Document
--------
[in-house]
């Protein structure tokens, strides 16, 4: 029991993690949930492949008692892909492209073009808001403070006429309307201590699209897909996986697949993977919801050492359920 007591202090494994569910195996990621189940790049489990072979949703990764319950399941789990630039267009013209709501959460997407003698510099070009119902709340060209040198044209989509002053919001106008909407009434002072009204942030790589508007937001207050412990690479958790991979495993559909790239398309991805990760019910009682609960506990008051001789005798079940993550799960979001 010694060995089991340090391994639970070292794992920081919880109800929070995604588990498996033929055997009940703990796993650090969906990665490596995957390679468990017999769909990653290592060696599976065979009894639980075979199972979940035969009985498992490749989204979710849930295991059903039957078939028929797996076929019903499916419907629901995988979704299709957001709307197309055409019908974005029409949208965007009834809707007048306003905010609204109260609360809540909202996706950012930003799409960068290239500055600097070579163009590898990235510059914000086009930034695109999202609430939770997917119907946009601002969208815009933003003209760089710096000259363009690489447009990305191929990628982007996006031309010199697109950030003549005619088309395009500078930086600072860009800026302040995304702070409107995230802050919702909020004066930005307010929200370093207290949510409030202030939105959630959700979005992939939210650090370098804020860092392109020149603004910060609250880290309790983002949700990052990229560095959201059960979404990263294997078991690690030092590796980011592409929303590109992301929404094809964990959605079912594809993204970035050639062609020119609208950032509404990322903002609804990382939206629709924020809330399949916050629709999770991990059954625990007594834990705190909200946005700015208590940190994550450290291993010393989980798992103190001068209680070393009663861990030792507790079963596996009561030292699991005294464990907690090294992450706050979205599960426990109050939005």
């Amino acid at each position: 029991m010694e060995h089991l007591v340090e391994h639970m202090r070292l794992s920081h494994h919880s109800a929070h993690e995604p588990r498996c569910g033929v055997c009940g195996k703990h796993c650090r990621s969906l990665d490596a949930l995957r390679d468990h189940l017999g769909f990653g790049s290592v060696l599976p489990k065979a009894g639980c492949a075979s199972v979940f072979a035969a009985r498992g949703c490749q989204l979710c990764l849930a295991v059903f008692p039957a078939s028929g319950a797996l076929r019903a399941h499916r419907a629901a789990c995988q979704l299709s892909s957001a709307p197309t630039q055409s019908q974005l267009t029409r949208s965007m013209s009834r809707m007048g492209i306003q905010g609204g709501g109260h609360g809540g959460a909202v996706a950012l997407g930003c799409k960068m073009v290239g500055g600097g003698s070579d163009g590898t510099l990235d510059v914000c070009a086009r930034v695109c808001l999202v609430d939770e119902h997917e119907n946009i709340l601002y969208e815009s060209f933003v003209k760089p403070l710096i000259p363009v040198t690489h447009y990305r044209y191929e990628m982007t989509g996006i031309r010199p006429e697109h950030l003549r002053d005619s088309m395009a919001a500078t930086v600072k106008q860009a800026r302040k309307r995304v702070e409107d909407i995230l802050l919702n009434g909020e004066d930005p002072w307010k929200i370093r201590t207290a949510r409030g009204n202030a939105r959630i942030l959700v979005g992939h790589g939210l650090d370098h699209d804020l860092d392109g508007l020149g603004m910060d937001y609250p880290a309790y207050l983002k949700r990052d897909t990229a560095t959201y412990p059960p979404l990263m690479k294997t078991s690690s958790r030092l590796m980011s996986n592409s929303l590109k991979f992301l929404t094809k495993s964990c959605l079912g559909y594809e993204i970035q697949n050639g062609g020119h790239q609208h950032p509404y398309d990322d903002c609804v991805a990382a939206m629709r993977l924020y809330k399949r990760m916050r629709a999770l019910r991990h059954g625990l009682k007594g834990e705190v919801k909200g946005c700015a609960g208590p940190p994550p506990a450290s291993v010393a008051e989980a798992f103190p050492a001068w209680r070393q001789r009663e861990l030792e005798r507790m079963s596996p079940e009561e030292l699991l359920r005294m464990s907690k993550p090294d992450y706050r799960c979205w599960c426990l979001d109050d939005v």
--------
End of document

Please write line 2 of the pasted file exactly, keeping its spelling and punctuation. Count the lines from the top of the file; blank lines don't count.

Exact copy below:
């Protein structure tokens, strides 16, 4: 029991993690949930492949008692892909492209073009808001403070006429309307201590699209897909996986697949993977919801050492359920 007591202090494994569910195996990621189940790049489990072979949703990764319950399941789990630039267009013209709501959460997407003698510099070009119902709340060209040198044209989509002053919001106008909407009434002072009204942030790589508007937001207050412990690479958790991979495993559909790239398309991805990760019910009682609960506990008051001789005798079940993550799960979001 010694060995089991340090391994639970070292794992920081919880109800929070995604588990498996033929055997009940703990796993650090969906990665490596995957390679468990017999769909990653290592060696599976065979009894639980075979199972979940035969009985498992490749989204979710849930295991059903039957078939028929797996076929019903499916419907629901995988979704299709957001709307197309055409019908974005029409949208965007009834809707007048306003905010609204109260609360809540909202996706950012930003799409960068290239500055600097070579163009590898990235510059914000086009930034695109999202609430939770997917119907946009601002969208815009933003003209760089710096000259363009690489447009990305191929990628982007996006031309010199697109950030003549005619088309395009500078930086600072860009800026302040995304702070409107995230802050919702909020004066930005307010929200370093207290949510409030202030939105959630959700979005992939939210650090370098804020860092392109020149603004910060609250880290309790983002949700990052990229560095959201059960979404990263294997078991690690030092590796980011592409929303590109992301929404094809964990959605079912594809993204970035050639062609020119609208950032509404990322903002609804990382939206629709924020809330399949916050629709999770991990059954625990007594834990705190909200946005700015208590940190994550450290291993010393989980798992103190001068209680070393009663861990030792507790079963596996009561030292699991005294464990907690090294992450706050979205599960426990109050939005």